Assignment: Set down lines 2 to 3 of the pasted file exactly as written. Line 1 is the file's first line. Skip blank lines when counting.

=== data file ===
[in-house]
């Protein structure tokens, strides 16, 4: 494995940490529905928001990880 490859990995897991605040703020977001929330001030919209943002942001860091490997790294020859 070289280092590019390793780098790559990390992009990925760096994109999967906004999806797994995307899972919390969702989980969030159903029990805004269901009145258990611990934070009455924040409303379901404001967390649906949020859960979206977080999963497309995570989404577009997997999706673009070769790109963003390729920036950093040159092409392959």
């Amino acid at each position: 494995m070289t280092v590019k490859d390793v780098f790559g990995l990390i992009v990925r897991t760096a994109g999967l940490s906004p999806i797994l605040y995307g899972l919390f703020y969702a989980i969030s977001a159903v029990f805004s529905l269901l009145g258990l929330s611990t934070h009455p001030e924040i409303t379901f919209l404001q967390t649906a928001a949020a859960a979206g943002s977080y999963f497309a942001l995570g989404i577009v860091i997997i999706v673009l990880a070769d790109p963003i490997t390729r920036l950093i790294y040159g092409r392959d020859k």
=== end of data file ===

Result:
């Protein structure tokens, strides 16, 4: 494995940490529905928001990880 490859990995897991605040703020977001929330001030919209943002942001860091490997790294020859 070289280092590019390793780098790559990390992009990925760096994109999967906004999806797994995307899972919390969702989980969030159903029990805004269901009145258990611990934070009455924040409303379901404001967390649906949020859960979206977080999963497309995570989404577009997997999706673009070769790109963003390729920036950093040159092409392959």
């Amino acid at each position: 494995m070289t280092v590019k490859d390793v780098f790559g990995l990390i992009v990925r897991t760096a994109g999967l940490s906004p999806i797994l605040y995307g899972l919390f703020y969702a989980i969030s977001a159903v029990f805004s529905l269901l009145g258990l929330s611990t934070h009455p001030e924040i409303t379901f919209l404001q967390t649906a928001a949020a859960a979206g943002s977080y999963f497309a942001l995570g989404i577009v860091i997997i999706v673009l990880a070769d790109p963003i490997t390729r920036l950093i790294y040159g092409r392959d020859k």